Citing Sources

Historians use a citation style referred to as Turabian (or Chicago).  You should use this style when citing History work.

Beyond just considering how to cite sources, students must also master when to cite sources. The following outlines how and when to cite sources, and more specifically, how to avoid plagiarism.

Plagiarism is when you use someone else's words or ideas without giving them credit.

Part of being a good historian is using other scholars’ ideas and words and building upon them to make our own statements about the past. This only becomes plagiarism when the ideas or words of others are not properly cited as such, and so become implied that they are your own. This is essentially intellectual theft, even if it comes about because of carelessness and no malicious intent on your part. Following these next instructions will aid you in presenting your ideas as your own, and giving credit to others when credit is due. 

When to use "quotes"?

Use quotes only when you are taking information word for word from another author, be that a book, article, webpage, interview, or any other source.  If you reword ideas you do not need to use quotation marks. Note:  just adding a word to a sentence or changing the order is not what I mean by rewording. You must digest the information you have read and present it in your own way.  Always put quotes in context (see other sheet for further instructions on this). Professor Ostendorf reminded the class that “every quote should be directly followed by a footnote so the reader can see the source if interested.”[1]  (Note in this example how well integrated my quote is with the text. The following is the incorrect way to use quotes: Professor Ostendorf reminded the class of how to use quotes.  “Every quote should be directly followed by a footnote.”  Also, note that my ending punctuation is inside the quotations marks above)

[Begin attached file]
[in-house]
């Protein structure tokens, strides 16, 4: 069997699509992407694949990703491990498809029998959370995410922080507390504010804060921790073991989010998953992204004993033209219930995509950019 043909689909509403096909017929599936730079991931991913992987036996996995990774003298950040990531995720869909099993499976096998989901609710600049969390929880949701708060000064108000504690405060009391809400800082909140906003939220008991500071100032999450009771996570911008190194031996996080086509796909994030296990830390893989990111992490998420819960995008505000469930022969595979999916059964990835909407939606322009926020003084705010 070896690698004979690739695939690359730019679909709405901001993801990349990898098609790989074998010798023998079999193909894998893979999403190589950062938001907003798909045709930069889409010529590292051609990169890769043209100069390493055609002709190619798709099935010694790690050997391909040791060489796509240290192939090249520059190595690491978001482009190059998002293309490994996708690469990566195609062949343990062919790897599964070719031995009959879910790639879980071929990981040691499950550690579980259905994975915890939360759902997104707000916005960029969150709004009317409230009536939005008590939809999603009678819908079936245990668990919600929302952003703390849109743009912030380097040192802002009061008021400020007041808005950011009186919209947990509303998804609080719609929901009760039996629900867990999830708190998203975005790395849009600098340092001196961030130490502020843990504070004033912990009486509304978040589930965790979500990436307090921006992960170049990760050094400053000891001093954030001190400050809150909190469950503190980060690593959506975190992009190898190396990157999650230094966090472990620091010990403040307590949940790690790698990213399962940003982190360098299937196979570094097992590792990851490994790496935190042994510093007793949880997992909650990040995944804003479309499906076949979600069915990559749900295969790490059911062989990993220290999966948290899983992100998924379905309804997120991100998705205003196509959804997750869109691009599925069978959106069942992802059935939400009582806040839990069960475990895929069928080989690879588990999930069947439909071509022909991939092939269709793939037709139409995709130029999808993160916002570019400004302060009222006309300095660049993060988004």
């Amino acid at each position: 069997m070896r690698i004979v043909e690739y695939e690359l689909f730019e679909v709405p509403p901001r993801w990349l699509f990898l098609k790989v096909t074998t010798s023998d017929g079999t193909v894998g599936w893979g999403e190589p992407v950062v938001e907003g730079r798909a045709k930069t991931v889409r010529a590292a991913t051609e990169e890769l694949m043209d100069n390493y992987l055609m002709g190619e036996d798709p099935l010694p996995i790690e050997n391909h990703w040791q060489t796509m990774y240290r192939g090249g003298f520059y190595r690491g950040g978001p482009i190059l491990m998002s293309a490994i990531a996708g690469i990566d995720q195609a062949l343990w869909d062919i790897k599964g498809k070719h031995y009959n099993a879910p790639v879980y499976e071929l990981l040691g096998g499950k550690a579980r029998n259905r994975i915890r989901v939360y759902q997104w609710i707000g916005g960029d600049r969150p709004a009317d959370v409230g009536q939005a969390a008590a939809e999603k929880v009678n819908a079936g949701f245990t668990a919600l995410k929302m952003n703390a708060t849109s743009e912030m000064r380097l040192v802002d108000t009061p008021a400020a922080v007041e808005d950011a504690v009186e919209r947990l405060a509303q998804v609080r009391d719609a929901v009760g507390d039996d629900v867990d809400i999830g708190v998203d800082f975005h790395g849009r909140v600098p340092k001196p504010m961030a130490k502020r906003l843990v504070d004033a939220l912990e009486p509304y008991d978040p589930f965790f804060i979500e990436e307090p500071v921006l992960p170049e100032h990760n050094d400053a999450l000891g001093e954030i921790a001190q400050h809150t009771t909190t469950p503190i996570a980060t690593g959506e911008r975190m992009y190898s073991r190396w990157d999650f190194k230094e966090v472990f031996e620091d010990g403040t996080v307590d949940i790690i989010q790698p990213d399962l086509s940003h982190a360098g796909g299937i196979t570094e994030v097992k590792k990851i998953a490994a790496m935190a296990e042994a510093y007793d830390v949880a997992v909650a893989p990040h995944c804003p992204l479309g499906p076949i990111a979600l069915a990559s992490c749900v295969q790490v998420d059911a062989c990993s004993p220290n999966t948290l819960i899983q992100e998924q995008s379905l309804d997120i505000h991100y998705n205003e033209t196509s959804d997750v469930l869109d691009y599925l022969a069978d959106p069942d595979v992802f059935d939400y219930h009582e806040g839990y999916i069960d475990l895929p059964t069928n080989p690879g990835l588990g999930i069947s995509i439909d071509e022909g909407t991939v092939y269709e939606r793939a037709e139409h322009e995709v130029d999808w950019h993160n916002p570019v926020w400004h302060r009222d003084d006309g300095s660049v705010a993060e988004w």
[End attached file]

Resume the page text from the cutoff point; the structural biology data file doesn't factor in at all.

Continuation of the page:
When to footnote information?

Quotes are not the only time you must footnote information.  Any time you get an idea from another source you must give them credit for that idea. Any paragraph or sentence that contains information from another source (primary or secondary) must have a footnote at the end of the sentence or paragraph(s) following the punctuation. If all the information within one paragraph comes from one or even two sources, you can put both sources in the same footnote at the end of the paragraph. The only exception to this is that in every instance you use quotation marks they must be directly followed by a footnote. If several paragraphs in a row contain information from one source, it is acceptable to end the last paragraph in which the source was used with a footnote. It will then be assumed the preceding paragraphs come from the same source.  In paragraphs when you are writing from your own knowledge or expressing your own thoughts, footnotes are not necessary.[2] 

What if I have other questions?

If any questions regarding how or when to cite information arise while you are working on your papers email me, even if it is the night, or morning, before so I will be aware of the confusion before you turn in your paper.  Remember, ignorance is no excuse.[3] 

     [1] Ann Ostendorf, When to Use Quotations (Milwaukee, Wis.:  Marquette University Press, 2006), 1.

(This is an example of how to cite a book, when using other types of sources try to give the equivalent information to the best of your ability.  When it doubt, more is better.)

     [2] Ibid., 2; Ann Ostendorf, “Citations are Fun,” Journal of Citations 9 (Spring 2006): 3–4.

(Ibid means the same as above, so this can only be used if the same source is footnoted twice in a row, it is acceptable to use if the page numbers are different, as in this instance.  This is also how you would cite 2 sources in 1 footnote, the second being an article.)

     [3] Ostendorf, 7-12.

(this shortened format can be used if you have already done a full footnote earlier in the paper for this source and you are not using two works by the same author that might cause some confusion.)